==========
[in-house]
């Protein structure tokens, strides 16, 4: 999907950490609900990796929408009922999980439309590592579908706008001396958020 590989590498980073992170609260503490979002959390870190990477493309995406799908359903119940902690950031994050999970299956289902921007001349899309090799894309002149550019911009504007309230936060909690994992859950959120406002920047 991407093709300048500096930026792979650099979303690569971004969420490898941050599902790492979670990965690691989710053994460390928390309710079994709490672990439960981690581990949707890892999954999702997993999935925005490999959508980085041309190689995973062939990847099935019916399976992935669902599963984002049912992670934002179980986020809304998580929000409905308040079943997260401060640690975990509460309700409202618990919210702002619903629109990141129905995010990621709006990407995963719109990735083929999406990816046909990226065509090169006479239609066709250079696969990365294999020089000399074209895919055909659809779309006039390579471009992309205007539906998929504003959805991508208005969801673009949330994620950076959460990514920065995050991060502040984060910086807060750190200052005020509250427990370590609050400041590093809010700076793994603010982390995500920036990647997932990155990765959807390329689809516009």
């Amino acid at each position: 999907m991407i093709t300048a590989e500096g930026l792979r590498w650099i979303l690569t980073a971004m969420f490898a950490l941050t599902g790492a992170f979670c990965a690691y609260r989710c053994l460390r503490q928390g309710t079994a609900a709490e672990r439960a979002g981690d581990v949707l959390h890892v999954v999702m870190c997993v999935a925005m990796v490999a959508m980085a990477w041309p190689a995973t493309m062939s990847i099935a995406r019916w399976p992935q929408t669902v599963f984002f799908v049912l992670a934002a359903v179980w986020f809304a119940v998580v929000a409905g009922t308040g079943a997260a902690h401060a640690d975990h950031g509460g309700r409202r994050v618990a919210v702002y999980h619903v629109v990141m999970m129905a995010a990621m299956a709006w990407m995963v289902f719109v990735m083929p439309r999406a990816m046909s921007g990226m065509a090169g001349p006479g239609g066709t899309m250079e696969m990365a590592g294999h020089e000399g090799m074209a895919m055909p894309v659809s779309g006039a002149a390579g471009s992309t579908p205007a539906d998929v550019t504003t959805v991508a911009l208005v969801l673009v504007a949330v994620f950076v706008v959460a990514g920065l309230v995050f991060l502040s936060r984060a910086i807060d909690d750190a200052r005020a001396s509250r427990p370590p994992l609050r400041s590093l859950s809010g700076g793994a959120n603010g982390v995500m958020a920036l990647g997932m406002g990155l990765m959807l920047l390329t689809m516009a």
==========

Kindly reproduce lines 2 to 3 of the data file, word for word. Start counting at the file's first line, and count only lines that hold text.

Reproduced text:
């Protein structure tokens, strides 16, 4: 999907950490609900990796929408009922999980439309590592579908706008001396958020 590989590498980073992170609260503490979002959390870190990477493309995406799908359903119940902690950031994050999970299956289902921007001349899309090799894309002149550019911009504007309230936060909690994992859950959120406002920047 991407093709300048500096930026792979650099979303690569971004969420490898941050599902790492979670990965690691989710053994460390928390309710079994709490672990439960981690581990949707890892999954999702997993999935925005490999959508980085041309190689995973062939990847099935019916399976992935669902599963984002049912992670934002179980986020809304998580929000409905308040079943997260401060640690975990509460309700409202618990919210702002619903629109990141129905995010990621709006990407995963719109990735083929999406990816046909990226065509090169006479239609066709250079696969990365294999020089000399074209895919055909659809779309006039390579471009992309205007539906998929504003959805991508208005969801673009949330994620950076959460990514920065995050991060502040984060910086807060750190200052005020509250427990370590609050400041590093809010700076793994603010982390995500920036990647997932990155990765959807390329689809516009």
């Amino acid at each position: 999907m991407i093709t300048a590989e500096g930026l792979r590498w650099i979303l690569t980073a971004m969420f490898a950490l941050t599902g790492a992170f979670c990965a690691y609260r989710c053994l460390r503490q928390g309710t079994a609900a709490e672990r439960a979002g981690d581990v949707l959390h890892v999954v999702m870190c997993v999935a925005m990796v490999a959508m980085a990477w041309p190689a995973t493309m062939s990847i099935a995406r019916w399976p992935q929408t669902v599963f984002f799908v049912l992670a934002a359903v179980w986020f809304a119940v998580v929000a409905g009922t308040g079943a997260a902690h401060a640690d975990h950031g509460g309700r409202r994050v618990a919210v702002y999980h619903v629109v990141m999970m129905a995010a990621m299956a709006w990407m995963v289902f719109v990735m083929p439309r999406a990816m046909s921007g990226m065509a090169g001349p006479g239609g066709t899309m250079e696969m990365a590592g294999h020089e000399g090799m074209a895919m055909p894309v659809s779309g006039a002149a390579g471009s992309t579908p205007a539906d998929v550019t504003t959805v991508a911009l208005v969801l673009v504007a949330v994620f950076v706008v959460a990514g920065l309230v995050f991060l502040s936060r984060a910086i807060d909690d750190a200052r005020a001396s509250r427990p370590p994992l609050r400041s590093l859950s809010g700076g793994a959120n603010g982390v995500m958020a920036l990647g997932m406002g990155l990765m959807l920047l390329t689809m516009a």